While it is the duty of the courts to uphold the law as it is written, courts will sometimes consider the opinions of other entities when making their decisions. For example, the U.S. Department of Labor (DOL) is frequently consulted on matters of employment law. However, courts may find it difficult to rule in accordance with the DOL’s opinions when those opinions keep changing.
One such issue, which has been much debated between employers and employees, is whether or not the time spent changing into and out of work clothes should be considered a necessary part of the employee’s job and therefore subject to compensation. The FLSA states that “changing clothes … at the beginning or end of each workday” is excluded from compensable time. However, the Act does not define “clothes”, leaving the question for many employees of whether or not safety gear can be considered “clothes”.
In 2010, the DOL issued a statement saying that protective gear is not considered clothing and that changing clothes can be considered a “principal activity” – even if it is not compensable by itself, that would make the following activities compensable, such as walking from the locker room to the work site. However, that is just the most recent decision by the DOL. Over the course of the past fifteen years, the DOL has changed its position on this issue three times, leaving courts doubtful as to the relevance of consulting the DOL’s opinion.
One such case is a class action of 800 current and former employees of U.S. Steel in their location in Gary, Indiana. The district judge ruled that the clothes changing time was not compensable but that the time spent traveling to and from the work site might be compensable and, on those grounds, refused to dismiss the case. The lawsuit then moved to the U.S. 7th Circuit Court of Appeals.
The FLSA states that “any time spent in changing clothes or washing at the beginning or end of each workday which was excluded from measured working time … by the express terms of or by the custom or practice under a bona fide collective bargaining agreement applicable to the particular employee.” In this case, the employees were subject to a collective bargaining agreement made on their behalf by their union, which argued for higher hourly wages for the employees in exchange for not paying the employees for the time spent changing into and out of their protective gear or the time spent traveling between the room where they change into their protective gear and the worksite.
However, the lawsuit alleges that the protective gear in this case does not qualify as “clothes” which is not defined by the Act. The clothes at issue here include flame-retardant pants and jacket, work gloves, metatarsal boots (work boots containing steel or other strong material to protect the toes and instep), a hard hat, safety glasses, ear plugs, and a “snood” (a hood that covers the top of the head, the chin, and the neck). The glasses and ear plugs are not considered clothes but the hard had might be. Even so, glasses and ear plugs would only take a matter of seconds to put on and take off, which is too small an amount of time to be covered under the Act.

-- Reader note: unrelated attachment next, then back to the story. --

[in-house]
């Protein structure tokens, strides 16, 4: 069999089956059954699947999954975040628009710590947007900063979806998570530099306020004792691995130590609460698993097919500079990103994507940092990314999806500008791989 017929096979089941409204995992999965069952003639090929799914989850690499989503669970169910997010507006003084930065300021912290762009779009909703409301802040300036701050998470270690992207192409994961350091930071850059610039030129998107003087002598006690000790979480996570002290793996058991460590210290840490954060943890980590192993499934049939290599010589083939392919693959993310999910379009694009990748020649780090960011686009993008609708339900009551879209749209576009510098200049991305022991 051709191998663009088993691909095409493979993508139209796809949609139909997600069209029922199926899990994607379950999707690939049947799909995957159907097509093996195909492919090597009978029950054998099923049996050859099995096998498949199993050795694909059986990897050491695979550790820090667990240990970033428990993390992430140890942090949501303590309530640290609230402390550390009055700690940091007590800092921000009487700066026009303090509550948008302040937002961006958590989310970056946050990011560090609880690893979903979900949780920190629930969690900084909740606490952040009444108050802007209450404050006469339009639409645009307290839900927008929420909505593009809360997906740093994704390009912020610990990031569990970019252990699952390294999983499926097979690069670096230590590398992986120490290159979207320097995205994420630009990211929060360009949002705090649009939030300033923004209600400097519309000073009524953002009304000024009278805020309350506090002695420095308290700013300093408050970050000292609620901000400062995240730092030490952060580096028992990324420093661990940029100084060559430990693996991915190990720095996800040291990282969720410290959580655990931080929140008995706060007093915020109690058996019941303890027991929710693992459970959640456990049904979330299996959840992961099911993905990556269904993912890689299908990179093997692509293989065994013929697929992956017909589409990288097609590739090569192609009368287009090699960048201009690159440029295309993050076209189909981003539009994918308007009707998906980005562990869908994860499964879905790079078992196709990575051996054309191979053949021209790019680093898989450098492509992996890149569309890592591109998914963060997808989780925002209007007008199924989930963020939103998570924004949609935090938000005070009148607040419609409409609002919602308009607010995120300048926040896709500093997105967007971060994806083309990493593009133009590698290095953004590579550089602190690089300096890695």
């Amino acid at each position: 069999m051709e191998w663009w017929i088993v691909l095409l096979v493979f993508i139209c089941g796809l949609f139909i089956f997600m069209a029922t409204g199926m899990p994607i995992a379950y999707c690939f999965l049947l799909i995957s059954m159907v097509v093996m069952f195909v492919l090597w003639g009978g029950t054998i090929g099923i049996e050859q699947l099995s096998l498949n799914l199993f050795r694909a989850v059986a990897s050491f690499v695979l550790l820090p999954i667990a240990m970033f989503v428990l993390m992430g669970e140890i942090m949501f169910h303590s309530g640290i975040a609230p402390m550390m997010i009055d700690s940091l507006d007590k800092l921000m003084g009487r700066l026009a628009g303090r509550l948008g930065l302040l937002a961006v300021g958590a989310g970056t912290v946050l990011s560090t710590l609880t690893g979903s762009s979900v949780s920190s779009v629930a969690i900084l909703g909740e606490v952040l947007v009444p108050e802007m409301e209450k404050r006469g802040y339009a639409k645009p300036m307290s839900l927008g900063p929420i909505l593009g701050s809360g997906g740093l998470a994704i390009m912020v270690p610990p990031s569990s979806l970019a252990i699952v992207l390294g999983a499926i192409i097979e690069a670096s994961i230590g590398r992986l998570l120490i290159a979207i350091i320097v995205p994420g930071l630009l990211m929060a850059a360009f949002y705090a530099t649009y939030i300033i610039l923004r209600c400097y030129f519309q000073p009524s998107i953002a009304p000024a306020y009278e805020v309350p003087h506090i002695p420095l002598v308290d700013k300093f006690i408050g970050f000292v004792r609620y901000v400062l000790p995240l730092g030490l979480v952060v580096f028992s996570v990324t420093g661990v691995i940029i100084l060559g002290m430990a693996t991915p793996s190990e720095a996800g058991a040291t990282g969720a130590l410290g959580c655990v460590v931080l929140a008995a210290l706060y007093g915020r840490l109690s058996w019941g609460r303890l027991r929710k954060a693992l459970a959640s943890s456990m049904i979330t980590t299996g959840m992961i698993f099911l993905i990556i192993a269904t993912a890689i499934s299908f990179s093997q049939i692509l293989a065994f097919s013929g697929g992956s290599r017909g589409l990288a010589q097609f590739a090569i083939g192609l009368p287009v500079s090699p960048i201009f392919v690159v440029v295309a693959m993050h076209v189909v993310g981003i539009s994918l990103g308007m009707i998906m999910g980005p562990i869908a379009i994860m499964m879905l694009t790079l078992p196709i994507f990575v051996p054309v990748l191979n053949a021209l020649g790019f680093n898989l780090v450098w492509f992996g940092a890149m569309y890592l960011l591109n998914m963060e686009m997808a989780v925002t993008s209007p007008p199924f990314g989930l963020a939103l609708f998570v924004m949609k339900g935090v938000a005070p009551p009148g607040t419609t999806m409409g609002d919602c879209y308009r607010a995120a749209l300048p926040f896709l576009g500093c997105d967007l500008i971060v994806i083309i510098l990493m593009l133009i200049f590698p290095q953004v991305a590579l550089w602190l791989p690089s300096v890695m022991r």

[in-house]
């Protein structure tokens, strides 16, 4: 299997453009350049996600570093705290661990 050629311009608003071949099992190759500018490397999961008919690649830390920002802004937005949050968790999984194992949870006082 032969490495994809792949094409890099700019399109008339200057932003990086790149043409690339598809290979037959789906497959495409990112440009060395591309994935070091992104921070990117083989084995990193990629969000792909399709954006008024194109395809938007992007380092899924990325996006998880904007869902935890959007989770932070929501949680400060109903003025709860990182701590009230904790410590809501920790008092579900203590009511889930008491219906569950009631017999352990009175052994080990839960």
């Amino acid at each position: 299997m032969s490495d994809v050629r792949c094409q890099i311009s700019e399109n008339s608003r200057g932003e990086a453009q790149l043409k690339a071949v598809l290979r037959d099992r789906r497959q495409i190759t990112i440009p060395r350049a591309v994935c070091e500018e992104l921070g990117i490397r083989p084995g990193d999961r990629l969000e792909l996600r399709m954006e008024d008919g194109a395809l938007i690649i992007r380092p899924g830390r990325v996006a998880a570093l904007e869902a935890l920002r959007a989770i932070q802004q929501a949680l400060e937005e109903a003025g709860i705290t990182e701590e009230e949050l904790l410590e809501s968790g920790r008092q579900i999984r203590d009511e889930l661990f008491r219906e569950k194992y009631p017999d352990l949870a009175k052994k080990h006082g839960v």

The Court points out that the protective gear sure seems like clothes, but the plaintiffs insist that it is not. The Court then goes on to state that it is both. “Protection – against sun, cold, wind, blisters, stains, insect bites, and being spotted by animals that one is hunting – is a common function of clothing,” thereby eliminating any debate about the difference between clothes and protective gear.
The Court agreed with the district judge that the time spent changing clothes was not compensable. However, due to that ruling, the district judge’s ruling that time spent traveling to and from work was compensable was incorrect. The Court points out that the Portal-to-Portal Act exempts from the minimum wage and overtime provisions of the FLSA “walking, riding or traveling to and from the actual place of performance of the principal activities which such employee is employed to perform.” Had the district court ruled that the time spent changing clothes was a principal activity, then the travel time might have been considered compensable. As it is, the Court found that the exemption applies.
The FLSA states “that clothes changing and washing, which are otherwise a part of the principal activity, may be expressly excluded from coverage by an agreement.”
The 7th Circuit Court of Appeals therefore found that the lawsuit had no merit and should be dismissed. The plaintiffs appealed and the case will now be heard by the U.S. Supreme Court. The decision they reach will affect all employers who refer to that section of the FLSA to determine how to pay their employees.